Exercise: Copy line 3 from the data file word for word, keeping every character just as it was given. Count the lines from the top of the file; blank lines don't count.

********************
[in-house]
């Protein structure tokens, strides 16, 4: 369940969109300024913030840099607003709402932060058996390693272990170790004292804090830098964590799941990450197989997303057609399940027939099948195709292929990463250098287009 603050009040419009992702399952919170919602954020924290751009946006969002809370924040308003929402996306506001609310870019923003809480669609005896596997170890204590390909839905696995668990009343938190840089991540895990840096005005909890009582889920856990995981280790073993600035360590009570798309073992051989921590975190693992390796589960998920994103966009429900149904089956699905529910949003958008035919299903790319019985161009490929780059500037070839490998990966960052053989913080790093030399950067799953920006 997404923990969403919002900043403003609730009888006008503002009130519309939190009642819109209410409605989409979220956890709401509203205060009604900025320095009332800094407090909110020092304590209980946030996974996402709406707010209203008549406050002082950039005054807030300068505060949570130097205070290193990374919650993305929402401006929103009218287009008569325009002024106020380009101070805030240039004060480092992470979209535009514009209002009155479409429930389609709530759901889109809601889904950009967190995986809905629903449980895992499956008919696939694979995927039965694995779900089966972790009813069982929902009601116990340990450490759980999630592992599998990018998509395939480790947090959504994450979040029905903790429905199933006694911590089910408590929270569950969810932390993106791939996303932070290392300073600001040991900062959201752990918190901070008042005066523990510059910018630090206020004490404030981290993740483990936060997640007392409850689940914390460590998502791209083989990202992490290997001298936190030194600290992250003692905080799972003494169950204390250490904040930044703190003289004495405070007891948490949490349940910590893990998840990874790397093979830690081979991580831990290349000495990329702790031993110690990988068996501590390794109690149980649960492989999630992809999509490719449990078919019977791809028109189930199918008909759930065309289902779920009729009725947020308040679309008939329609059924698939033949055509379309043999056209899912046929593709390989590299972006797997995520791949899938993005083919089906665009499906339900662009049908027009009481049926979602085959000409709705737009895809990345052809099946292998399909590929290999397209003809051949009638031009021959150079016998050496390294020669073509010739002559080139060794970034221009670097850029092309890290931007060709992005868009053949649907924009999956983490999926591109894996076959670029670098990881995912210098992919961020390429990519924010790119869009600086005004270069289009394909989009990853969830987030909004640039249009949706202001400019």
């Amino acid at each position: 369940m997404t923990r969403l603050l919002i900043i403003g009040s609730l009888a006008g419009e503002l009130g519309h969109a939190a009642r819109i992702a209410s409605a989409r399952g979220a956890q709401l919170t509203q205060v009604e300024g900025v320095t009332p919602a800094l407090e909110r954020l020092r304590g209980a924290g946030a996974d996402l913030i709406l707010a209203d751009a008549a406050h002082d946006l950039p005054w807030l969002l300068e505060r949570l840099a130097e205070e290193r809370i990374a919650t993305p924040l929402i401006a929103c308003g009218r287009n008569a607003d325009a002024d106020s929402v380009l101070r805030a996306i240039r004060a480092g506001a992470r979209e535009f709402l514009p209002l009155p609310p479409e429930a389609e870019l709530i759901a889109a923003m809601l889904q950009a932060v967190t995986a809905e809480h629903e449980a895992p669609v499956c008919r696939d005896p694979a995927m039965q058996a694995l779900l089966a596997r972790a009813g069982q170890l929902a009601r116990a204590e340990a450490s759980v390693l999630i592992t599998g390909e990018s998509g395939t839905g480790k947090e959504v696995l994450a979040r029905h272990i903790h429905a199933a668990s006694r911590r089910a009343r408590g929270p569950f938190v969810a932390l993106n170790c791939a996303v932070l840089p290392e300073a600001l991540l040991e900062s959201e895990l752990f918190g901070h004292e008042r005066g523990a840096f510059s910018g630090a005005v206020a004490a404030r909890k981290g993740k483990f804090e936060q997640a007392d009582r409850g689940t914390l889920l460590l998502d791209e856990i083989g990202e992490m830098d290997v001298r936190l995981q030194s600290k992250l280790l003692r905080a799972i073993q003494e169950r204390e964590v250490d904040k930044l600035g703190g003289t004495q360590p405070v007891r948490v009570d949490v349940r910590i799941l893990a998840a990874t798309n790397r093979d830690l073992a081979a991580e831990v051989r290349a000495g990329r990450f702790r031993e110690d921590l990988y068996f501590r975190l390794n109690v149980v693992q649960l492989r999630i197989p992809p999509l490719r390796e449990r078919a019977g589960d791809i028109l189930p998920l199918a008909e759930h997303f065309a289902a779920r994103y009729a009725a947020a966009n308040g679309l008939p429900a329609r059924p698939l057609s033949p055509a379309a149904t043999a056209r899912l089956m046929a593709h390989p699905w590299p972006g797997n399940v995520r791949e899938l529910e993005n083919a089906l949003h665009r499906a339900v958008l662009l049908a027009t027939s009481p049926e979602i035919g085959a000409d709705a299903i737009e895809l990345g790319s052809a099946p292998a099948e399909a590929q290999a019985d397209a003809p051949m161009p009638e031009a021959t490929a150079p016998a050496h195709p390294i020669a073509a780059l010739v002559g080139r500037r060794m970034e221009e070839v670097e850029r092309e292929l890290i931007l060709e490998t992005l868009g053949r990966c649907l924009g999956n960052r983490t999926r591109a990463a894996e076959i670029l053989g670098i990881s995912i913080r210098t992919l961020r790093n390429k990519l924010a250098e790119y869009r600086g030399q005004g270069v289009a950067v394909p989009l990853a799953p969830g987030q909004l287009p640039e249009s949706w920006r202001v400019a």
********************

């Amino acid at each position: 369940m997404t923990r969403l603050l919002i900043i403003g009040s609730l009888a006008g419009e503002l009130g519309h969109a939190a009642r819109i992702a209410s409605a989409r399952g979220a956890q709401l919170t509203q205060v009604e300024g900025v320095t009332p919602a800094l407090e909110r954020l020092r304590g209980a924290g946030a996974d996402l913030i709406l707010a209203d751009a008549a406050h002082d946006l950039p005054w807030l969002l300068e505060r949570l840099a130097e205070e290193r809370i990374a919650t993305p924040l929402i401006a929103c308003g009218r287009n008569a607003d325009a002024d106020s929402v380009l101070r805030a996306i240039r004060a480092g506001a992470r979209e535009f709402l514009p209002l009155p609310p479409e429930a389609e870019l709530i759901a889109a923003m809601l889904q950009a932060v967190t995986a809905e809480h629903e449980a895992p669609v499956c008919r696939d005896p694979a995927m039965q058996a694995l779900l089966a596997r972790a009813g069982q170890l929902a009601r116990a204590e340990a450490s759980v390693l999630i592992t599998g390909e990018s998509g395939t839905g480790k947090e959504v696995l994450a979040r029905h272990i903790h429905a199933a668990s006694r911590r089910a009343r408590g929270p569950f938190v969810a932390l993106n170790c791939a996303v932070l840089p290392e300073a600001l991540l040991e900062s959201e895990l752990f918190g901070h004292e008042r005066g523990a840096f510059s910018g630090a005005v206020a004490a404030r909890k981290g993740k483990f804090e936060q997640a007392d009582r409850g689940t914390l889920l460590l998502d791209e856990i083989g990202e992490m830098d290997v001298r936190l995981q030194s600290k992250l280790l003692r905080a799972i073993q003494e169950r204390e964590v250490d904040k930044l600035g703190g003289t004495q360590p405070v007891r948490v009570d949490v349940r910590i799941l893990a998840a990874t798309n790397r093979d830690l073992a081979a991580e831990v051989r290349a000495g990329r990450f702790r031993e110690d921590l990988y068996f501590r975190l390794n109690v149980v693992q649960l492989r999630i197989p992809p999509l490719r390796e449990r078919a019977g589960d791809i028109l189930p998920l199918a008909e759930h997303f065309a289902a779920r994103y009729a009725a947020a966009n308040g679309l008939p429900a329609r059924p698939l057609s033949p055509a379309a149904t043999a056209r899912l089956m046929a593709h390989p699905w590299p972006g797997n399940v995520r791949e899938l529910e993005n083919a089906l949003h665009r499906a339900v958008l662009l049908a027009t027939s009481p049926e979602i035919g085959a000409d709705a299903i737009e895809l990345g790319s052809a099946p292998a099948e399909a590929q290999a019985d397209a003809p051949m161009p009638e031009a021959t490929a150079p016998a050496h195709p390294i020669a073509a780059l010739v002559g080139r500037r060794m970034e221009e070839v670097e850029r092309e292929l890290i931007l060709e490998t992005l868009g053949r990966c649907l924009g999956n960052r983490t999926r591109a990463a894996e076959i670029l053989g670098i990881s995912i913080r210098t992919l961020r790093n390429k990519l924010a250098e790119y869009r600086g030399q005004g270069v289009a950067v394909p989009l990853a799953p969830g987030q909004l287009p640039e249009s949706w920006r202001v400019a």